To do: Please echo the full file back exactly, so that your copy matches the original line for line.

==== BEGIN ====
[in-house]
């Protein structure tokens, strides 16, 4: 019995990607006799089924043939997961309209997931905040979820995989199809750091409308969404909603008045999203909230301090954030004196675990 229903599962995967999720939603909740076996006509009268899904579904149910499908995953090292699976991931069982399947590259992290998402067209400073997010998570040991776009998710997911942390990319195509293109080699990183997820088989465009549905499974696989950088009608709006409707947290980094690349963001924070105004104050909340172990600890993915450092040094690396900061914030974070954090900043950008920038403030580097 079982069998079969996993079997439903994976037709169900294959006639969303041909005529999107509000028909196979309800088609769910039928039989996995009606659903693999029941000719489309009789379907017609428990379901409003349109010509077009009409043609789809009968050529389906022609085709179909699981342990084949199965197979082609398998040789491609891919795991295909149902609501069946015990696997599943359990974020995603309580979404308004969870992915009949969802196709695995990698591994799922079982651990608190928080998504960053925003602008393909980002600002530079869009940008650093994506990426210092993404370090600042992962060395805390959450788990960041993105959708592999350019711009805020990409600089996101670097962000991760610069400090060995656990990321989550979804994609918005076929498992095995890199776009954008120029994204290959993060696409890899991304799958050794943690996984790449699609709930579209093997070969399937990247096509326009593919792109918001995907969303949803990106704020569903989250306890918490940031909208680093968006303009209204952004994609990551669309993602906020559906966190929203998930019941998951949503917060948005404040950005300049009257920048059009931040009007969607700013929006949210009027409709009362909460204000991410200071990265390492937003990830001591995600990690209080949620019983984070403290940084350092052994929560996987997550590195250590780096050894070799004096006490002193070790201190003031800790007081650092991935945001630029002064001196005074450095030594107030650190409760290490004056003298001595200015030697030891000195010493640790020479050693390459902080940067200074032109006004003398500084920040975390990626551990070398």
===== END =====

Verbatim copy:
[in-house]
């Protein structure tokens, strides 16, 4: 019995990607006799089924043939997961309209997931905040979820995989199809750091409308969404909603008045999203909230301090954030004196675990 229903599962995967999720939603909740076996006509009268899904579904149910499908995953090292699976991931069982399947590259992290998402067209400073997010998570040991776009998710997911942390990319195509293109080699990183997820088989465009549905499974696989950088009608709006409707947290980094690349963001924070105004104050909340172990600890993915450092040094690396900061914030974070954090900043950008920038403030580097 079982069998079969996993079997439903994976037709169900294959006639969303041909005529999107509000028909196979309800088609769910039928039989996995009606659903693999029941000719489309009789379907017609428990379901409003349109010509077009009409043609789809009968050529389906022609085709179909699981342990084949199965197979082609398998040789491609891919795991295909149902609501069946015990696997599943359990974020995603309580979404308004969870992915009949969802196709695995990698591994799922079982651990608190928080998504960053925003602008393909980002600002530079869009940008650093994506990426210092993404370090600042992962060395805390959450788990960041993105959708592999350019711009805020990409600089996101670097962000991760610069400090060995656990990321989550979804994609918005076929498992095995890199776009954008120029994204290959993060696409890899991304799958050794943690996984790449699609709930579209093997070969399937990247096509326009593919792109918001995907969303949803990106704020569903989250306890918490940031909208680093968006303009209204952004994609990551669309993602906020559906966190929203998930019941998951949503917060948005404040950005300049009257920048059009931040009007969607700013929006949210009027409709009362909460204000991410200071990265390492937003990830001591995600990690209080949620019983984070403290940084350092052994929560996987997550590195250590780096050894070799004096006490002193070790201190003031800790007081650092991935945001630029002064001196005074450095030594107030650190409760290490004056003298001595200015030697030891000195010493640790020479050693390459902080940067200074032109006004003398500084920040975390990626551990070398």